What i'm trying to say is, if you have access to no ethanol gasoline (most of the times it will be sold as premium), go for it.
 

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This also brings up the question..which brand of gas is better? Do you find that different brands are better than others? So far from my findings I get the best fuel mileage if I stick with Shell Regular. Chevron/Texaco second. If I go with any other brand, my gas mileage seems to go down a little.

I also bought the Focus so I didn't have to burn mid grade or premium gas. My previous car (2002 Jetta) ran sluggish if it burned regular.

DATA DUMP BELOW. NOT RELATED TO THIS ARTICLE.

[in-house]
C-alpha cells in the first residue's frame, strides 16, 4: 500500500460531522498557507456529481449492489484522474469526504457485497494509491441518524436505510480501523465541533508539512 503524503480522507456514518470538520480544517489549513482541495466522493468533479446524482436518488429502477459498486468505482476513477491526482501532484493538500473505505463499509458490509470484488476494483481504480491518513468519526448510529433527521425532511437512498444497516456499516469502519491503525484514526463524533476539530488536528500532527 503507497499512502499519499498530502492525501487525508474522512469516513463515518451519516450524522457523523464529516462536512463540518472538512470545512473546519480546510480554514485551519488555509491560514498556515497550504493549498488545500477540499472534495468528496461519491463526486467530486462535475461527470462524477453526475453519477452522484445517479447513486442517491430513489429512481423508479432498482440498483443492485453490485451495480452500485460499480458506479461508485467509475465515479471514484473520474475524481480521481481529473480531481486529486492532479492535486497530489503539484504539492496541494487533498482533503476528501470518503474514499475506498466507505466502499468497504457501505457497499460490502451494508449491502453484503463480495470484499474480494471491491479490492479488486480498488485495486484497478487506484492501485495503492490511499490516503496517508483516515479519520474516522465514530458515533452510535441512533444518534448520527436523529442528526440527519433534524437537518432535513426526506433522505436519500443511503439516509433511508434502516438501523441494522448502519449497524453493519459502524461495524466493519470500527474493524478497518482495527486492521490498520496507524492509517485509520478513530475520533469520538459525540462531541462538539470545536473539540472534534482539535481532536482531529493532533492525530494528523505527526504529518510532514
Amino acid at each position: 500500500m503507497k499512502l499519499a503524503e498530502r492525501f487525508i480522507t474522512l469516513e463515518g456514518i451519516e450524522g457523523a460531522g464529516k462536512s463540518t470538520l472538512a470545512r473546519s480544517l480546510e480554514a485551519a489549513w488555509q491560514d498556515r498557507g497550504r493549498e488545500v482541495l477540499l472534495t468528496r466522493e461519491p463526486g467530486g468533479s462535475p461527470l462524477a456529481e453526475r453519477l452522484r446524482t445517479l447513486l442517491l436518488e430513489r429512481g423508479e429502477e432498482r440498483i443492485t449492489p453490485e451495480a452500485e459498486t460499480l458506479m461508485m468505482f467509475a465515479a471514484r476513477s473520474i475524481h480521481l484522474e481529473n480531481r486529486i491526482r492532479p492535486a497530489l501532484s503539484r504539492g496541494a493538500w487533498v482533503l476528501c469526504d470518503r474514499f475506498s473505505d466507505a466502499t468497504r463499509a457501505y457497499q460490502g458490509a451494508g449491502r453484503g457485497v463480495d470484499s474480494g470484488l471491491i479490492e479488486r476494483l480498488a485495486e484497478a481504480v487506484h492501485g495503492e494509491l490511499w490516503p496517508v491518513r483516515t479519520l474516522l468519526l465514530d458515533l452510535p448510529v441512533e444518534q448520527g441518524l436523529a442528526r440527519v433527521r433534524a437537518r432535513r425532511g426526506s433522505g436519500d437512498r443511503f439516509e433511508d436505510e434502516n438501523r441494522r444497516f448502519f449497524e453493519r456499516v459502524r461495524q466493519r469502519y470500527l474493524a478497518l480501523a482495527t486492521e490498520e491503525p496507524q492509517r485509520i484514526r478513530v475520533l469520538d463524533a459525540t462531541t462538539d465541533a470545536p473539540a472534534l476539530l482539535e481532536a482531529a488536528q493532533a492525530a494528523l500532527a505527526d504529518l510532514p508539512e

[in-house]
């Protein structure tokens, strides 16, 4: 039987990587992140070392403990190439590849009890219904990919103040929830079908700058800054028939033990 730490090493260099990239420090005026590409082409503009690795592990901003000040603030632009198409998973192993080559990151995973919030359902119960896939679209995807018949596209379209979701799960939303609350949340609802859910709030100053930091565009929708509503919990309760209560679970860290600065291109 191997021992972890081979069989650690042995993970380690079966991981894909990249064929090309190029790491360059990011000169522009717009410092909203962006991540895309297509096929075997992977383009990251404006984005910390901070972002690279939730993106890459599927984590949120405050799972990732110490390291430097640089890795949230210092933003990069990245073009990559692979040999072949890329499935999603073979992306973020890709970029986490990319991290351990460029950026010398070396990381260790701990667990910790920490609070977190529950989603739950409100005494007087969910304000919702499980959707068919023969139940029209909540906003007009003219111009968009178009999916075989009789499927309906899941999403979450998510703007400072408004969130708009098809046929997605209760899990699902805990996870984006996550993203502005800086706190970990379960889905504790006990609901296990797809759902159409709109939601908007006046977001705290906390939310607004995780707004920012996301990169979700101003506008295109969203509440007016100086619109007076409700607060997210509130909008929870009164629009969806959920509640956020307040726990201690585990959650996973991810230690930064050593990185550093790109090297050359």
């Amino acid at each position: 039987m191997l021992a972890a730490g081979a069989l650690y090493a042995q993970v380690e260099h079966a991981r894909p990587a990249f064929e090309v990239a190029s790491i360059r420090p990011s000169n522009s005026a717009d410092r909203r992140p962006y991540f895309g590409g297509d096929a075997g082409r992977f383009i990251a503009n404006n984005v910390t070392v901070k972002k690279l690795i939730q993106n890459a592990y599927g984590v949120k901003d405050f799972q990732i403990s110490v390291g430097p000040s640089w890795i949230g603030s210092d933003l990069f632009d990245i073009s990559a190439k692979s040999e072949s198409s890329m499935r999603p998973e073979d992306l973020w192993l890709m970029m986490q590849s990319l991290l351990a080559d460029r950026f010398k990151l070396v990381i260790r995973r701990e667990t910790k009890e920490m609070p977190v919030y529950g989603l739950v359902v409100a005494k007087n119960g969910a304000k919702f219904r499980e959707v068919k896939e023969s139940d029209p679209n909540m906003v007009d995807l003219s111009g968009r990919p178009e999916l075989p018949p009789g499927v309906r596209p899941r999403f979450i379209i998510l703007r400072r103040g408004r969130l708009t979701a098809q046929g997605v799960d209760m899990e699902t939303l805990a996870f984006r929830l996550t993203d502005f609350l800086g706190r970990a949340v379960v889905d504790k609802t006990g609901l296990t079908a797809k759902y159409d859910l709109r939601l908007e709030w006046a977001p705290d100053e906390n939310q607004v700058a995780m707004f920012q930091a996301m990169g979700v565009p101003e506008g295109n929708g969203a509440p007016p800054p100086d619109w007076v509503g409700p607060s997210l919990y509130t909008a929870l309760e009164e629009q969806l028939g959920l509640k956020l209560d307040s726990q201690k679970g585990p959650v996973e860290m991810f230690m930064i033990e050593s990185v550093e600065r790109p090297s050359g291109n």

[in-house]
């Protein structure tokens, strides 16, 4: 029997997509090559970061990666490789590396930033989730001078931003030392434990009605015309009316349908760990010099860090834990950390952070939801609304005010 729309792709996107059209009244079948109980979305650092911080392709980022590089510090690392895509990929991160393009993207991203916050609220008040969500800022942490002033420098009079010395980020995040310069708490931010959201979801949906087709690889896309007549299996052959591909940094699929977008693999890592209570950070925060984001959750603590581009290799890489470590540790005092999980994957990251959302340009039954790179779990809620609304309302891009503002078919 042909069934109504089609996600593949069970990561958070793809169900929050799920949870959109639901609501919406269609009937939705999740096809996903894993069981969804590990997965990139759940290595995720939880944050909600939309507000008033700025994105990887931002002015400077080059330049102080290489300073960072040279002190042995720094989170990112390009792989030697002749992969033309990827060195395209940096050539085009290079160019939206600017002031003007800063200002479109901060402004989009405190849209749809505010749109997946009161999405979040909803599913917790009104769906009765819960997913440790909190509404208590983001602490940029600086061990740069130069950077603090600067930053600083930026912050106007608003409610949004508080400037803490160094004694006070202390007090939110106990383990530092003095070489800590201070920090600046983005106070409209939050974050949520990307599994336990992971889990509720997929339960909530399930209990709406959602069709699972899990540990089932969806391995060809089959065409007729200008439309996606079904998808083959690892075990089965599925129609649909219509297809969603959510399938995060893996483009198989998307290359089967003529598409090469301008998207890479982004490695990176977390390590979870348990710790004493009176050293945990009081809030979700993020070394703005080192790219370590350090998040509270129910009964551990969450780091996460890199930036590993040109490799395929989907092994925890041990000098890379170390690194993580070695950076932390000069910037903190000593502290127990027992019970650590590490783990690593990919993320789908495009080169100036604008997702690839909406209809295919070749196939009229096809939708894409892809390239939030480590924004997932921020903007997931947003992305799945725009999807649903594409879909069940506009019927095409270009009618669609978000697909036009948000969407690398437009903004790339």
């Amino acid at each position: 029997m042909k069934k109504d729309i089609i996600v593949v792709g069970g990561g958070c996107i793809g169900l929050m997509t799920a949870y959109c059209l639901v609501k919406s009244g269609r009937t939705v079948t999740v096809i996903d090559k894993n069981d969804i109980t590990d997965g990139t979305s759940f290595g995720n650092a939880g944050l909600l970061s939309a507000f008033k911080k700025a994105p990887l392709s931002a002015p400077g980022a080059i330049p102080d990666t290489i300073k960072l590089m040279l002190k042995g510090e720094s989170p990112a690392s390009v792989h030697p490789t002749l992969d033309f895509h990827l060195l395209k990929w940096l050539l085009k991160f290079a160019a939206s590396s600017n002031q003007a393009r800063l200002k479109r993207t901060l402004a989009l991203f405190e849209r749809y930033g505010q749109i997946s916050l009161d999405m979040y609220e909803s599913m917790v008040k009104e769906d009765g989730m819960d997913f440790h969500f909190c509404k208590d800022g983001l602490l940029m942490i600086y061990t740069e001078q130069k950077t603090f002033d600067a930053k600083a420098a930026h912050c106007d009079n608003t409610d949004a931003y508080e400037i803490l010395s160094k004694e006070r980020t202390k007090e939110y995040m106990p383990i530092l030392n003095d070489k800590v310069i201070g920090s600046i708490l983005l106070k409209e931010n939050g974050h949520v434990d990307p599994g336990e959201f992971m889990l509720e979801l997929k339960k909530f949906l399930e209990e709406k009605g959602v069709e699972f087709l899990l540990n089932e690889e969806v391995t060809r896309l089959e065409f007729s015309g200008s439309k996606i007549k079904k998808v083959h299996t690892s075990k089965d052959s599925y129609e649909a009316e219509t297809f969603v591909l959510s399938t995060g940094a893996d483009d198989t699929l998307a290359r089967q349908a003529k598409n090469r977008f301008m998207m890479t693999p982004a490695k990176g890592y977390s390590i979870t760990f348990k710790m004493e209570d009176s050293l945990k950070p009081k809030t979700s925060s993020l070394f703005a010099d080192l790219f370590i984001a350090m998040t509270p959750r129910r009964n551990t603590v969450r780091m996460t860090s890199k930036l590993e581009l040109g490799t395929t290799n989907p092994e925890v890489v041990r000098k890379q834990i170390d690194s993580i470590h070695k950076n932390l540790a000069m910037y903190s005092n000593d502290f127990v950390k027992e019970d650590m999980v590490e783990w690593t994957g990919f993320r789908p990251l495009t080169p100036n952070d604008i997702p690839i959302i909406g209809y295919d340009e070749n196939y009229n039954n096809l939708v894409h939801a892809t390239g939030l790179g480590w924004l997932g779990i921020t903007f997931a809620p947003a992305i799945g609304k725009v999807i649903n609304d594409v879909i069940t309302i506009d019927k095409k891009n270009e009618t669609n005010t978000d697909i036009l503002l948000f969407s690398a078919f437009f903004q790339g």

I had a fuels class in school that opened my eyes... I wrote a little thread about gas quality and linked to the Top Tier website: bookmark their list in your phone or something, because that list changes frequently!
http://www.focusfanatics.com/forum/showthread.php?t=279379
 

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Anyone hear that bell...?! School's in:

When you get a tune it says premium fuel only and this is why because there IS a difference. It burns better, cleaner or something and I'm sold on the better gas now.
Why does the cheap fuel cause knock and what is it they put in it that does it?...
After that tank was done i filled up with my normal 92 premium from the BP near the airport i usually go to and i instantly felt the difference
I hate to say it, but, check the Top Tier list; BP hasn't been rated for good gas in a while!

As far as why cheap gas 'knocks', strap in for the answer: because heptane is cheap as shi*.


"Antiknock Quality
An octane number or rating was developed by the